To the Editor.—
In a recent article on stability of specialty preferences, Babbott et al1 included within their definition of primary care the subspecialties of internal medicine and pediatrics. With this unconventional definition, the authors report that 47.5% of the male graduates and 55.7% of the female graduates planned to enter primary care specialties. It seems unjustified to count the subspecialties under primary care medicine. With this revision, fewer than 40% of our graduates will end up as generalists, a figure well below that endorsed by the academic establishment 15 years ago. It is not a salubrious picture.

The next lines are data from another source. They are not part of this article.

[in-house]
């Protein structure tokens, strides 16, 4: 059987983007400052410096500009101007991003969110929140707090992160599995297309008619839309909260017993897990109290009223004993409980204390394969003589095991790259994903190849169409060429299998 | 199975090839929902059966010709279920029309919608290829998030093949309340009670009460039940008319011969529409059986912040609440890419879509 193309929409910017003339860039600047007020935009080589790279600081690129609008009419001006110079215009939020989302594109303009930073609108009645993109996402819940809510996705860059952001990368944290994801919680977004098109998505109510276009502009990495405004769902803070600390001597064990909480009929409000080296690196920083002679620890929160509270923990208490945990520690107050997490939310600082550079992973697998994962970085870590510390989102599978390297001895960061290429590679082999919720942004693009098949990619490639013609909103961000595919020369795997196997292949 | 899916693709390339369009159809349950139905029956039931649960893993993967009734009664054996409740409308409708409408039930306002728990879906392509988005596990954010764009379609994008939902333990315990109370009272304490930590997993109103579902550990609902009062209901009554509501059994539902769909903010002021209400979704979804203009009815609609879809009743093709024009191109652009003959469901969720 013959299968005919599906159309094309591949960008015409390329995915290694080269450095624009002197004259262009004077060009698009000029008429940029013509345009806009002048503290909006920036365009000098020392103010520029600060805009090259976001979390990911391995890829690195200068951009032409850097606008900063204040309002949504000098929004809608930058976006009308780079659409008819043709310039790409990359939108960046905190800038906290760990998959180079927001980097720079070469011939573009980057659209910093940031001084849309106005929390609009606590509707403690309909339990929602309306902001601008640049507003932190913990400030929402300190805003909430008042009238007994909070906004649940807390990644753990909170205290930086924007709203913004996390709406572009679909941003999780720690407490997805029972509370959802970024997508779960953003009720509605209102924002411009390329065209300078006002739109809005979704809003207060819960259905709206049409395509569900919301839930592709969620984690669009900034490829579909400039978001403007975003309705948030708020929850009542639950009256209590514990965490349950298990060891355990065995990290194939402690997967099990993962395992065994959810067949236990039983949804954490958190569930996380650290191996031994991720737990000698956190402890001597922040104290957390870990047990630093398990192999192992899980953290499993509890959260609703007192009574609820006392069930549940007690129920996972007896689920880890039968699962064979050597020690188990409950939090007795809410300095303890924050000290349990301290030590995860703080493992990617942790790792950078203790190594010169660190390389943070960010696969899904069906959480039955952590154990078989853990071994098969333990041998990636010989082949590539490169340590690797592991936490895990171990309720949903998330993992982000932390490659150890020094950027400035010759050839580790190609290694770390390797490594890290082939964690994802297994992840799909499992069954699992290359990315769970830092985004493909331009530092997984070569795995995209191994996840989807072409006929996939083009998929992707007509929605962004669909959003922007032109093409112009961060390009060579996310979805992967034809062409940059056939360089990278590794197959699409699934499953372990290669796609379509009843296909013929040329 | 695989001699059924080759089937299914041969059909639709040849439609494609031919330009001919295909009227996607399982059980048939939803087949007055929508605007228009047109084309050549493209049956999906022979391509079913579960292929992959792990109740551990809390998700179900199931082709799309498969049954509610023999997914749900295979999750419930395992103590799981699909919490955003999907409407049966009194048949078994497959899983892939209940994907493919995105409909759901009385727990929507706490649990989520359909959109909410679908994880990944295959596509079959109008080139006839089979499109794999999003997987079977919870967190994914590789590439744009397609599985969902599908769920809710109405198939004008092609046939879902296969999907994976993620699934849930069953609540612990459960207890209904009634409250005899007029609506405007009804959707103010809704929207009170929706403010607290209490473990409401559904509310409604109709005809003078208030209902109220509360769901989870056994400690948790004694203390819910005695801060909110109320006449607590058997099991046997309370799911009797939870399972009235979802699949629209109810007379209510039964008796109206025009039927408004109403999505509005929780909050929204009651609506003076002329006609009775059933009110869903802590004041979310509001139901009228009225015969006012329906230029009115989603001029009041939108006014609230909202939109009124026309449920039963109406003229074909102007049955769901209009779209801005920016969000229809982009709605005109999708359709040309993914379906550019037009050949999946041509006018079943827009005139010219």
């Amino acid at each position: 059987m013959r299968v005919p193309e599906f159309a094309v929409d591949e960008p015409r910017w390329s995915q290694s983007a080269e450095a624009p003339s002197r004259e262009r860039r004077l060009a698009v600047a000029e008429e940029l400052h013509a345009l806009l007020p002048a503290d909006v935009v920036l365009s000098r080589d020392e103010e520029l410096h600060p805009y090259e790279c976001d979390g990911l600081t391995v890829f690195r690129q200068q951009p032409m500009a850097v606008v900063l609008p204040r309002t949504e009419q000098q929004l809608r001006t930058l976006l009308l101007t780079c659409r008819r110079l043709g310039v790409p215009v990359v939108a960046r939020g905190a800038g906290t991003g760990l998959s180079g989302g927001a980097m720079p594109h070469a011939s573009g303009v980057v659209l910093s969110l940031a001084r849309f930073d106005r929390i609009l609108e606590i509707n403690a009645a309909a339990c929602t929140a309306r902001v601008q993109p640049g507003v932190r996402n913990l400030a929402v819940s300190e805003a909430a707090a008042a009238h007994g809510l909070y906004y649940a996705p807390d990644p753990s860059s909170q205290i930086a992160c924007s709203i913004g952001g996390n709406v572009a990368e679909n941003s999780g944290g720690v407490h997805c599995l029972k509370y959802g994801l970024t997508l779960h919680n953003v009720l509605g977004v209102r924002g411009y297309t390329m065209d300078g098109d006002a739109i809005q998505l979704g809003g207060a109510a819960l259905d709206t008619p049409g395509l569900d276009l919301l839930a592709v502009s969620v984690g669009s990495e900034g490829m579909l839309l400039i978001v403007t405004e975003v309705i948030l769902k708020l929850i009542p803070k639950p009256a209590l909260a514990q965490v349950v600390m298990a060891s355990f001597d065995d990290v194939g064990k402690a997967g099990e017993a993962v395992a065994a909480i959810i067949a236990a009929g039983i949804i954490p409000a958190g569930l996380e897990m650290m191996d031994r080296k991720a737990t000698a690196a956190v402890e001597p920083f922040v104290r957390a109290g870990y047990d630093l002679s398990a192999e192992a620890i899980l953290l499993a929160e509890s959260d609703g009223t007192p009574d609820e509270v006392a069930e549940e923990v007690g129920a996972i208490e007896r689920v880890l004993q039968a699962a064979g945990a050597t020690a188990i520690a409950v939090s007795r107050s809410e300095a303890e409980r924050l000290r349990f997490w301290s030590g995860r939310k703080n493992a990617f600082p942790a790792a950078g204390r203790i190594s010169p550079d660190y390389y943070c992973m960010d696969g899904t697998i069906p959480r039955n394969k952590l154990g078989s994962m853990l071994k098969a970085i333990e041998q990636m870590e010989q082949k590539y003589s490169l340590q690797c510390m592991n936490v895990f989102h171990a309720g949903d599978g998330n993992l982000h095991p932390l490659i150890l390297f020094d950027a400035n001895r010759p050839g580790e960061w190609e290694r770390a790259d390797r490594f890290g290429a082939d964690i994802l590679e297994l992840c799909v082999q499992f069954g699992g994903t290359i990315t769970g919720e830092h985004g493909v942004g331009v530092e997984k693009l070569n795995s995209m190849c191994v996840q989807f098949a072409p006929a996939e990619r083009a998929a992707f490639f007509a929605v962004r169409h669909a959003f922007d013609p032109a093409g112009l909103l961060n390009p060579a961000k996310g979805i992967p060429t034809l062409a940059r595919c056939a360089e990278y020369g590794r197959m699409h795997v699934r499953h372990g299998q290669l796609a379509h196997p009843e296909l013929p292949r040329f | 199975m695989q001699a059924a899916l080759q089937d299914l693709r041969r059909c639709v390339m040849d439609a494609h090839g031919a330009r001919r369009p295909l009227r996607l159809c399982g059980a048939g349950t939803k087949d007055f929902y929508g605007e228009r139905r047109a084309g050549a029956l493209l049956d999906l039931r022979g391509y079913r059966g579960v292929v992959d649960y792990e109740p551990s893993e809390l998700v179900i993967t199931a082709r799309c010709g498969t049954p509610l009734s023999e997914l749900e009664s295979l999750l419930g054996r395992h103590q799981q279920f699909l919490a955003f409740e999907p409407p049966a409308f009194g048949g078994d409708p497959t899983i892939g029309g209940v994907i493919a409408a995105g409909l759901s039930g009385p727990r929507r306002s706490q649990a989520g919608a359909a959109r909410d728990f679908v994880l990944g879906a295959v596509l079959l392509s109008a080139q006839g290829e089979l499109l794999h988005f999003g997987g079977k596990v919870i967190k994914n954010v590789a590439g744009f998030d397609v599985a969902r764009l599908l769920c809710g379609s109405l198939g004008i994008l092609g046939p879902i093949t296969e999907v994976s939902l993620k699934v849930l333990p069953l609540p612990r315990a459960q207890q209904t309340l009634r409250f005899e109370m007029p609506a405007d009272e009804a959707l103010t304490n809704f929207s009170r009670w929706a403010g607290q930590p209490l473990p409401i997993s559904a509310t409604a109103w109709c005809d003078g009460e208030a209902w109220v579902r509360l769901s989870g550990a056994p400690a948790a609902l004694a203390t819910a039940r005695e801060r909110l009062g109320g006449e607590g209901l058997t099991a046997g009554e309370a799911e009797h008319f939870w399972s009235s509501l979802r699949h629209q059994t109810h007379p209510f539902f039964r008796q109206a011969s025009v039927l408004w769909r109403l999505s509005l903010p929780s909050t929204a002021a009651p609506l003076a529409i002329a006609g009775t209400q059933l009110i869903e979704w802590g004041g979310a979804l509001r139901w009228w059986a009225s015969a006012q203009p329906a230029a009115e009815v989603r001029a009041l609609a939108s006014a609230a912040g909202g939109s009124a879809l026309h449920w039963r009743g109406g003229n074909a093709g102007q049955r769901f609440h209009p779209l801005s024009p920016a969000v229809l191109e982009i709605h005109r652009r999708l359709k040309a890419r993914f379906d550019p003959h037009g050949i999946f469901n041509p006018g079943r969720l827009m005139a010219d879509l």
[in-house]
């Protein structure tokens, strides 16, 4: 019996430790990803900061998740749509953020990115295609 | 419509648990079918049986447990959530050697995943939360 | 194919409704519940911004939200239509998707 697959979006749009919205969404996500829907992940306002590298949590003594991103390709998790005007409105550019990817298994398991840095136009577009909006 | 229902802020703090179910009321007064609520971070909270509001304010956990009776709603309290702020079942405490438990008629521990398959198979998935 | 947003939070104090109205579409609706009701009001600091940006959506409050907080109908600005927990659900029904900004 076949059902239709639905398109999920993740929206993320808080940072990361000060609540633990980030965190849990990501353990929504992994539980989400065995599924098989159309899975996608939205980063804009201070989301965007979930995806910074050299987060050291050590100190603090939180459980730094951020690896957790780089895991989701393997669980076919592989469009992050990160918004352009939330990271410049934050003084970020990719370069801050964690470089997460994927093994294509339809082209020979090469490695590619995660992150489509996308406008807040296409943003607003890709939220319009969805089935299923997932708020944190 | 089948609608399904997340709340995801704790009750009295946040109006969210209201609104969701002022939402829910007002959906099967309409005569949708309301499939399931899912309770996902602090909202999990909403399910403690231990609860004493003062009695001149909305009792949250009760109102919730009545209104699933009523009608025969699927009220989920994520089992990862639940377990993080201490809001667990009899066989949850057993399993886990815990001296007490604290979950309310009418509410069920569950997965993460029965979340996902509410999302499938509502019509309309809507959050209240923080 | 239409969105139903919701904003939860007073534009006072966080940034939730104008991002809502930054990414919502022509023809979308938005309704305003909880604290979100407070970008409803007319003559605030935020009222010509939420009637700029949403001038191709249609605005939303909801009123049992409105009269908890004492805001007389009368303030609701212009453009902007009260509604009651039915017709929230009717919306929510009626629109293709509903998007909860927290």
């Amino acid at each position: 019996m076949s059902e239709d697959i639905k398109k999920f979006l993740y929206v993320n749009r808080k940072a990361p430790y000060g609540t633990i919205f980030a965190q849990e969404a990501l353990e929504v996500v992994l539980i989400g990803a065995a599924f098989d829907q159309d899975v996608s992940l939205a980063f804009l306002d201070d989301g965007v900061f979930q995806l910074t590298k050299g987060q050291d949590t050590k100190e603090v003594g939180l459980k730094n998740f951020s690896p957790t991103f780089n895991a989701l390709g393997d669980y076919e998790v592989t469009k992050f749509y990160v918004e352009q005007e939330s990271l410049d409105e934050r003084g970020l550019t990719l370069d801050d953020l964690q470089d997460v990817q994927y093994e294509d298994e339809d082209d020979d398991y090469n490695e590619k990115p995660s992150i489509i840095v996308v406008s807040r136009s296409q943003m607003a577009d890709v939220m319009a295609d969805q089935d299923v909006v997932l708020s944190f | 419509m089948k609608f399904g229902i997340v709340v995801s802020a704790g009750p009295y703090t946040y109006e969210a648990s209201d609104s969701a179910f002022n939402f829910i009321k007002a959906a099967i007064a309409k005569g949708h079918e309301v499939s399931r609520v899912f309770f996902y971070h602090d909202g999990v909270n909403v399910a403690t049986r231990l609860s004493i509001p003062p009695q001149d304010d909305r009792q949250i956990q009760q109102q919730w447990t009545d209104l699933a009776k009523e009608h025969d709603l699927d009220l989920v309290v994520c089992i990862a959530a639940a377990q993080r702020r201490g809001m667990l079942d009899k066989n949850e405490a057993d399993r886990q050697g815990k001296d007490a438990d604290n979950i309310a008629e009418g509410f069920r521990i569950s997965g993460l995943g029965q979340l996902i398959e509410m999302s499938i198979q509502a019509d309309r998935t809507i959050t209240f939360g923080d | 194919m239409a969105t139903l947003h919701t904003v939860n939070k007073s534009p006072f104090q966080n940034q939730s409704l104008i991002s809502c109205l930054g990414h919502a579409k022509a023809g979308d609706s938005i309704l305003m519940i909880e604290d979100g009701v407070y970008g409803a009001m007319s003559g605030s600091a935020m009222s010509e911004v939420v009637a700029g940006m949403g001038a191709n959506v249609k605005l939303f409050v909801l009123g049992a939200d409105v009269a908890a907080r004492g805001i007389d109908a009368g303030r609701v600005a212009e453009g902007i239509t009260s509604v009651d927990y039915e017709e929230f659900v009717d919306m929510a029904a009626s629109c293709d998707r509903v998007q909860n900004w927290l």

Petersdorf RG. Stability of Specialty Preferences Among Medical School Graduates. JAMA. 1988;260(5):638–639. doi:10.1001/jama.1988.03410050054023